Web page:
Rescuers search tens of thousands of homes as US looks to rehome thousands in Harvey aftermath

Rescuers are continuing to search waterlogged neighbourhoods in Houston, Texas, as officials turn their attention to finding temporary housing for those in shelters in the wake of Hurricane Harvey.

Authorities raised the death toll from the storm to 39 late on Thursday, and the latest statewide damage surveys revealed the staggering extent of the destruction.

The Texas Department of Public Safety said more than 37,000 homes were heavily damaged and nearly 7,000 were destroyed, figures that did not include the tens of thousands of homes with minor damage.

About 325,000 people have already sought federal emergency aid in the wake of Harvey.

More than $57m in individual assistance has already been paid out, Federal Emergency Management Agency (FEMA) officials said.

Harris County FEMA director Tom Fargione said the agency was looking for ways to house people who lost their homes to Harvey, with 32,000 people reported in shelters across Texas.

Some evacuees have begun returning to their homes - the George R Brown Convention Centre, where 10,000 people took shelter, housed 8,000 evacuees late on Thursday.

A rescuer from what appeared to be a US Army Medivac helicopter, reaches for the third of three people plucked from the trees around swift water under Interstate 10 at Rose City, Texas.

The priority is to get those who are not able to return to their homes into some form of temporary housing, Mr Fargione said.

"Right now, nothing is off the table. This is a tremendous disaster in terms of size and scope."

The street-by-street search of tens of thousands of Houston homes that rescuers began on Thursday is expected to be completed by Friday.

Fire chief Sam Pena said his department had responded to nearly 16,000 calls since the storm hit on Saturday, more than 7,600 of them for water rescues.

Elsewhere, the loss of power at a flood-crippled chemical plant set off explosions and a fire, and the city of Beaumont, near the Texas-Louisiana line, lost its public water supply.

The remnants of the storm pushed deeper inland, raising the risk of flooding as far north as Kentucky.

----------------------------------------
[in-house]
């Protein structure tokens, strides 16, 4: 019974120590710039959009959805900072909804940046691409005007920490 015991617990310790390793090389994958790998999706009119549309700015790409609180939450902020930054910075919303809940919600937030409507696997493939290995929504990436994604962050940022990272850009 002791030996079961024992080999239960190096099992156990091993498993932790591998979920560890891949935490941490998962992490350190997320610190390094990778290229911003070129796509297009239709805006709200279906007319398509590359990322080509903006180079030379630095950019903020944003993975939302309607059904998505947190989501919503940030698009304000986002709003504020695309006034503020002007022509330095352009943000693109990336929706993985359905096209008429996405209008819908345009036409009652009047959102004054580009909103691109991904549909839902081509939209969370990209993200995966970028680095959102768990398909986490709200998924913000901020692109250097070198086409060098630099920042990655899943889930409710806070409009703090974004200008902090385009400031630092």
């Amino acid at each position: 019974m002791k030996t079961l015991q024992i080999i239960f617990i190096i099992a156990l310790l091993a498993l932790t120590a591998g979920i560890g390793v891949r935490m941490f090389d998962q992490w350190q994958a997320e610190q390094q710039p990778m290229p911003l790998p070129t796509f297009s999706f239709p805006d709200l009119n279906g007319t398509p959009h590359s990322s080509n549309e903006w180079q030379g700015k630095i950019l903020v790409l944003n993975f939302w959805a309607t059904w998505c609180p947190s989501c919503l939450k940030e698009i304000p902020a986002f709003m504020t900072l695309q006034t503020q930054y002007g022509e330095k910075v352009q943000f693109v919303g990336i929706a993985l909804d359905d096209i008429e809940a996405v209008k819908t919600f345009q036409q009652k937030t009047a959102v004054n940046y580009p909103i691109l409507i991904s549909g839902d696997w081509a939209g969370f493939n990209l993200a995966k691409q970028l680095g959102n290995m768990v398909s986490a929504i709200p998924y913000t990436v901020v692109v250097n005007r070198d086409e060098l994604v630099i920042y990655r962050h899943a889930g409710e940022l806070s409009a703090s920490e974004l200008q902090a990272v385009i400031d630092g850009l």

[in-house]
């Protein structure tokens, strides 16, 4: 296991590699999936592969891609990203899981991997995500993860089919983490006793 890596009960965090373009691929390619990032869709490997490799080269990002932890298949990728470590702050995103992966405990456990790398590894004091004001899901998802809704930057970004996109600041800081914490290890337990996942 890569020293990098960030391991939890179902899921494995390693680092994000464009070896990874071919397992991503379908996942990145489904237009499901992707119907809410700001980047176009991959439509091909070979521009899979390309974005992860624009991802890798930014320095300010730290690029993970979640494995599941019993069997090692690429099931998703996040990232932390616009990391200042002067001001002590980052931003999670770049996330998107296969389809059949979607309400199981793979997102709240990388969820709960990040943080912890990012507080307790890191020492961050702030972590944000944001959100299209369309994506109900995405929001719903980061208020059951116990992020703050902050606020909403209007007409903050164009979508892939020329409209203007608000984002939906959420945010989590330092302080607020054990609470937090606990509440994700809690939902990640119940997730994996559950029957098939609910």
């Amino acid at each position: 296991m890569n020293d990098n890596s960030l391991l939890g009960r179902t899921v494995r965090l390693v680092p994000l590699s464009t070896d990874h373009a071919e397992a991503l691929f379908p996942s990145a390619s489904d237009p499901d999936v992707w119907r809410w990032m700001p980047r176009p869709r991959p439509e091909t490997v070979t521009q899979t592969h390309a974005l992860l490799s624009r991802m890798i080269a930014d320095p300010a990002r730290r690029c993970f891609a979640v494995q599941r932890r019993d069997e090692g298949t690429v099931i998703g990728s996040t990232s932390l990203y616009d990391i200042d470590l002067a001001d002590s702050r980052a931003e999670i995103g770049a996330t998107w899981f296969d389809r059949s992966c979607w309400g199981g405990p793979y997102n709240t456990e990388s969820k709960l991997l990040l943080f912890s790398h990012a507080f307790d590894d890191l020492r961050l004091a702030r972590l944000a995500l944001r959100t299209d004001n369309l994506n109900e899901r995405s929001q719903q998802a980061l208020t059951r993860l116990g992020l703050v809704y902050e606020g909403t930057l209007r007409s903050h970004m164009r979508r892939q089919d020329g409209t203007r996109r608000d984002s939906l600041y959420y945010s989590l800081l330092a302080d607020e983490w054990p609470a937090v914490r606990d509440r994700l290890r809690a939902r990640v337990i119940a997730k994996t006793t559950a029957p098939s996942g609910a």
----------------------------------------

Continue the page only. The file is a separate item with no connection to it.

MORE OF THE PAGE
More than 200 firefighters, police officers and members of an urban search-and-rescue team fanned out across the Meyerland neighbourhood looking for survivors or bodies.

"We don't think we're going to find any humans, but we're prepared if we do," said district chief James Pennington, of the Houston Fire Department.

Unlike during Hurricane Katrina's aftermath in New Orleans, crews used GPS devices to log the homes they checked rather than painting neon Xs on the outside.

That avoided alerting potential thieves to vacant homes.

The blasts at the Arkema plant north-east of Houston also ignited a 30ft to 40ft flame and sent up a plume of acrid black smoke that stung the eyes and lungs.

Marine Corps League member Jeff Webb, left, of Montgomery, Texas, and rescue diver Stephan Bradshaw, right, of South Carolina rescue a dog that was chained to a flooded porch.

The blaze burned out at around midday, but emergency crews held back because of the danger that eight other trailers containing the same compound could blow too. No serious injuries were reported.

Although it has been downgraded to a tropical depression, Harvey is still expected to dump heavy rain on parts of Louisiana, Tennessee and Kentucky throughout Friday.

Forecast totals ranged from 4in to 8in, with some places possibly getting up to a foot.

AP


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